Alan Freeman, former Globe and Mail finance reporter and Assistant Deputy Minister for Consultations and Communications with the federal finance department under the late Jim Flaherty, reports from the 2015 budget lock-up on behalf of the National Association of Federal Retirees and iPolitics. In the coming weeks, the Association will provide in-depth analysis of the budget and what it means for federal retirees. Note that the figures for Registered Retirement Income Fund (RRIFs) mandatory withdrawals have been corrected.The federal government reaffirmed its intention to continue its study of target-benefit pension plans.
Finance Minister Joe Oliver, in his first budget since taking on the portfolio, said Tuesday that the government “continues to assess a voluntary target benefit option” for Crown corporations and federally-regulated businesses like banks, broadcasters and railways.
However, the budget aimed to reassure active members of these plans and retirees.
“The government understands the importance of ensuring that any changes to the federal pension regime protect benefits that have already been earned by requiring that plan members and retirees consent to the treatment of accrued benefits at the time of plan conversion.”
A government official wouldn’t elaborate on the kind of consent being contemplated, saying the consultations are ongoing. In New Brunswick, which adopted the nation’s first target-benefit plan in 2013, retirees were not consulted in advance on the new plan, prompting them to launch legal action challenging the legislation.
Some provinces are considering similar target-benefit plans and are mulling various formulas for consulting members, including a negative option for retirees, which would require 30 per cent of them to indicate their opposition for the measure to be stopped. Silence on the issue would effectively equal consent.
The official also repeated the government’s previously-stated intention not to proceed with the target-benefit option for the core public service.
While Ottawa indicated a go-slow on target-benefit plans, it continued its onslaught on sick leave and disability benefits for the public service. It booked a $900-million saving in the 2015-16 fiscal for virtual elimination of the bank of sick days in the core public service. It said it plans to negotiate a new disability deal with unionized workers but made it clear that if talks don’t turn out the way it wants, it will “take steps” to implement a new plan “within a reasonable timeframe,” a blunt threat to legislate.
The budget included a series of measures aimed at seniors, a key demographic for the Conservatives in the run-up to a federal general election, including liberalized rules for withdrawal of retirement income funds, expansion of tax free savings accounts, and measures to help disabled and gravely ill individuals.
Top among these measures is the decision to increase the annual amount of money individuals can invest in tax free savings accounts to $10,000 from $5,500. Although they are open to all Canadians over the age of 18, TFSAs have been particularly popular with seniors. According to the Finance Department, 1.9 million individuals contributed the maximum allowable amount to TFSAs by the end of 2013, of whom 46 per cent were seniors. The measure will cost the government $85-million a year in 2015-16, rising to $360-million in four years’ time.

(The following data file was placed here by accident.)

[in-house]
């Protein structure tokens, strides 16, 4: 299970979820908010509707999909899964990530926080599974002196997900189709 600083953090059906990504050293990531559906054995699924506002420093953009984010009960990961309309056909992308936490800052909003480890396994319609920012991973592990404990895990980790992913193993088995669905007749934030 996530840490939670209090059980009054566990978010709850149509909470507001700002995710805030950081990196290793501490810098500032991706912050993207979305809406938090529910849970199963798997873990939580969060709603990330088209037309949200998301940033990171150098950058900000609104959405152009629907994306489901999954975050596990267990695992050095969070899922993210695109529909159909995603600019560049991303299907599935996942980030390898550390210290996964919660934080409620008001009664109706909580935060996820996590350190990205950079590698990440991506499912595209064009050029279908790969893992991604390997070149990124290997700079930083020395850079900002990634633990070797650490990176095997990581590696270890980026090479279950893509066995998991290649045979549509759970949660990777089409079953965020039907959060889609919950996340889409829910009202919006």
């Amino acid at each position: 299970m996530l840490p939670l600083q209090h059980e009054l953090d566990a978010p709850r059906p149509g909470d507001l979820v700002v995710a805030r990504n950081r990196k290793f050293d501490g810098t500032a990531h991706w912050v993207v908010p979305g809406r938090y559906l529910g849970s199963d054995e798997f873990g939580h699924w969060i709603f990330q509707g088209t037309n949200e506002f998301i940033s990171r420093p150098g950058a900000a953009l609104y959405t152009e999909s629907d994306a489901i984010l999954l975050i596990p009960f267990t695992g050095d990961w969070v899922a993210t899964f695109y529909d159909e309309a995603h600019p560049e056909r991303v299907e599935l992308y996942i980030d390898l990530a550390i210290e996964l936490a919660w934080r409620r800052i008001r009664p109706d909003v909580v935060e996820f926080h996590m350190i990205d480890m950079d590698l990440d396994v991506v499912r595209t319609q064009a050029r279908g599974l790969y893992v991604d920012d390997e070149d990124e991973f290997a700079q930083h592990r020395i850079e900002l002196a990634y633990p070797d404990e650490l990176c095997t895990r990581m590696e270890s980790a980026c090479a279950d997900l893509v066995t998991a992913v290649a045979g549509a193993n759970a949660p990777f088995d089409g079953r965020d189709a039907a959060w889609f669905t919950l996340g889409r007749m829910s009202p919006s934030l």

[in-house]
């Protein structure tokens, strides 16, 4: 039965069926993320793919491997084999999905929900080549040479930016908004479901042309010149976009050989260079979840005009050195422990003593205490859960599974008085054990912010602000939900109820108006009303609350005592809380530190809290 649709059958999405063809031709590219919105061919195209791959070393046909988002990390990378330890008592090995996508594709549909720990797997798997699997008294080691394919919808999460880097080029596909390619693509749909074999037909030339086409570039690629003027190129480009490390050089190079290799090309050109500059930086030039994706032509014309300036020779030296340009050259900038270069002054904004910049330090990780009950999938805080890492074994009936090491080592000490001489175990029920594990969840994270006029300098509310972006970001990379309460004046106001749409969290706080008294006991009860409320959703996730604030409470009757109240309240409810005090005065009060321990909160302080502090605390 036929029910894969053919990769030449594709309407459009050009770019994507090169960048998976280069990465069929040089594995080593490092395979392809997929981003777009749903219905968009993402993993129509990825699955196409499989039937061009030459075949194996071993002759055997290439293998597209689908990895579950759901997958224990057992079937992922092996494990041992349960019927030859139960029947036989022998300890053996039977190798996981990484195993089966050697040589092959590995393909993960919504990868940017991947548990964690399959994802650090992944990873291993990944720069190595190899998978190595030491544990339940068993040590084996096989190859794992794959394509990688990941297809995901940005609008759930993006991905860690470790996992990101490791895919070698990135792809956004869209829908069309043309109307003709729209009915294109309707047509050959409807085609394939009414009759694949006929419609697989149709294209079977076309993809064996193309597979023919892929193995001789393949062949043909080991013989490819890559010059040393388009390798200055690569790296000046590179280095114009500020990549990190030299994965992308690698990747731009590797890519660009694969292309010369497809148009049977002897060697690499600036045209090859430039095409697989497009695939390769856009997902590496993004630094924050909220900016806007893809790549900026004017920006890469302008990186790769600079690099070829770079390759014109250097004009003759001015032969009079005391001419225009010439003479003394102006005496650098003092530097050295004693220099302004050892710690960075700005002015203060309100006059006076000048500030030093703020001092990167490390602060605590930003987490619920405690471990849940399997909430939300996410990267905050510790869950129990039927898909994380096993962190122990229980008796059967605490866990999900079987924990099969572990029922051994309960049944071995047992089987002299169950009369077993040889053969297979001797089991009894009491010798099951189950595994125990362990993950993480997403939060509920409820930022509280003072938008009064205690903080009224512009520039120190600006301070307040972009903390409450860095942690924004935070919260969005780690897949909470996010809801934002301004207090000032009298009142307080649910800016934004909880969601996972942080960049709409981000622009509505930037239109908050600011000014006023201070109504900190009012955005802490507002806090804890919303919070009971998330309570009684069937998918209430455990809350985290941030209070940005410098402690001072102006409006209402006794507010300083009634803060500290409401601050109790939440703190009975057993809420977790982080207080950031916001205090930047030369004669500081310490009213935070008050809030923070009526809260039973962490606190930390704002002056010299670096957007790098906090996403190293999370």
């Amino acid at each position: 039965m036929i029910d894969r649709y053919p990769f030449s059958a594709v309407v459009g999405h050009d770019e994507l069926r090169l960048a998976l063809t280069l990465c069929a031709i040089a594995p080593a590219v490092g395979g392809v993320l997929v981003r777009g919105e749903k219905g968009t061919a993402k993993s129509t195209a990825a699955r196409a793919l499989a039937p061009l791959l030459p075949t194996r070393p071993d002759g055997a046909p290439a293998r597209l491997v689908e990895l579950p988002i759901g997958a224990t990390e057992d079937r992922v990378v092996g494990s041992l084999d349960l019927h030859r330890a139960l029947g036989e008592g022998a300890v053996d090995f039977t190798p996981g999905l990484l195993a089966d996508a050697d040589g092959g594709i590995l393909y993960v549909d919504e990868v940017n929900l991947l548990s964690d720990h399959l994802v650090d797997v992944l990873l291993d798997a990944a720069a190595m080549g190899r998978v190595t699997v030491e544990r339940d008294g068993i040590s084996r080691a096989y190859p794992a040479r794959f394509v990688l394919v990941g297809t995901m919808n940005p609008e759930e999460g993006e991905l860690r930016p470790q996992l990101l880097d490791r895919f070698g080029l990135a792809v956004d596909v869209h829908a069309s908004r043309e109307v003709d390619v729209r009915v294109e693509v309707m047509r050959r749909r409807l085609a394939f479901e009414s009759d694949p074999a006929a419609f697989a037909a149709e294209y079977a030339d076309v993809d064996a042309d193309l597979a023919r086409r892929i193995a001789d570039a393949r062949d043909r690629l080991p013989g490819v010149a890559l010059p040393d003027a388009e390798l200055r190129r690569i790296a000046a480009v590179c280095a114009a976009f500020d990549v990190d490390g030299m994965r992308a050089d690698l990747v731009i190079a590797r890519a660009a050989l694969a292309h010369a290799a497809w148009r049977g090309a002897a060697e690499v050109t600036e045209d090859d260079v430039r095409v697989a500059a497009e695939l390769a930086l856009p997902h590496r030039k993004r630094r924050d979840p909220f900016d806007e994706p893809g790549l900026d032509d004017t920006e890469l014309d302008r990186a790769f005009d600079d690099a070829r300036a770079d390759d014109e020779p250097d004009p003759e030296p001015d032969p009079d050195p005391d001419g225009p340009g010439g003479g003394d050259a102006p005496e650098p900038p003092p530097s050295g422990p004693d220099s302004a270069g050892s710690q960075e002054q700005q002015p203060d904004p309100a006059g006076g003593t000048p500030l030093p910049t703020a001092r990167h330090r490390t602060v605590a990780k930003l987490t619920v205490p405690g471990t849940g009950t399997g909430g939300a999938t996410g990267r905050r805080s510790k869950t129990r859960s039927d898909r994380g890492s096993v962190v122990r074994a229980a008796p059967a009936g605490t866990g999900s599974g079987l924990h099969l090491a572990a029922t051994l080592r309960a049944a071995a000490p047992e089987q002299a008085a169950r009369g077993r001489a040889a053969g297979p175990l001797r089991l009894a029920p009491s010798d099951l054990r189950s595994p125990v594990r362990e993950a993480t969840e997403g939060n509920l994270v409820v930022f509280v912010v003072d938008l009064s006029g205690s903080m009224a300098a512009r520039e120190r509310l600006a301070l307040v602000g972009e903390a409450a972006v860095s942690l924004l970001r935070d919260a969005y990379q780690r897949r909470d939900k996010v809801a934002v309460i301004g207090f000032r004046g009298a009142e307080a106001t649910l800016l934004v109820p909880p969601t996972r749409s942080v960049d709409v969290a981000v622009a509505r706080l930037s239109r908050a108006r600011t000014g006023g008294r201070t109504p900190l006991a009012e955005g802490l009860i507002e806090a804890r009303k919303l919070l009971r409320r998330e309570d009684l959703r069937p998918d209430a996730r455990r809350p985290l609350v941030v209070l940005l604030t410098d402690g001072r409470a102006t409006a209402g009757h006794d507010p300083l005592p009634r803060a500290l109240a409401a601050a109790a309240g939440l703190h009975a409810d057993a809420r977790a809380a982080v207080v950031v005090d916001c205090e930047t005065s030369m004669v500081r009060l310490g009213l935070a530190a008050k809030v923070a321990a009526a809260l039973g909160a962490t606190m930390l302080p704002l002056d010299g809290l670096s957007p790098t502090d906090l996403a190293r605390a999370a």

The TFSA changes are due to come into effect in 2015.
The government said it plans to reduce the minimum required rate of withdrawal of funds for seniors who hold Registered Retirement Income Funds (RRIFs). Currently, Registered Retirement Savings Plans (RRSPs) must be converted into RRIFs by the end of the year when the senior turns 71 and a minimum amount must be withdrawn every year that follows. The rate currently starts at 7.38 per cent at the age of 71 and rises to 20 at age 94.
Because of lower investment returns and to make sure seniors’ capital doesn’t run out with longer life spans, the withdrawal amounts will be reduced to 5.28 per cent at age 71, rising to a maximum of 20 per cent at age 95.
For somebody who starts with a $100,000 fund, it means that they will still have $24,000 in capital at age 95, compared with just $15,000 under the current regime. The new rules are due to come into effect for the 2015 tax year.
The measure is unlikely to have a major impact on retirees like federal public servants who spent their entire career in a workplace offering a substantive defined-benefit pension plan because they had little tax space available for RRSPs.
Also included in the budget is up to $37-million for an extension of compassionate care benefits available under employment insurance system. Currently, an eligible family member who is providing compassionate care to a loved one who is dying or at risk of death can receive up to six weeks of EI benefits. That will increase to a maximum of six months under the new scheme.
Fewer than 6,000 people received the benefit in 2011-12. An official conceded that the new program will still benefit only a relatively small number of Canadians with much of the extra money likely to go to an extension of the time that carers receive EI rather than a substantial increase in the number of beneficiaries.
The government also announced a new home accessibility tax credit for seniors and people with disabilities. The proposed income tax credit would allow a taxpayer to claim up to $1,500 in annual federal tax relief for home renovations like walk-in bathtubs and wheelchair ramps allowing them to remain in their homes.
To qualify for the maximum $1,500 credit, a taxpayer would have to spend $10,000 on renovations. It comes into effect in 2016.
The credit can be claimed by relatives of the qualifying individual if certain conditions are met.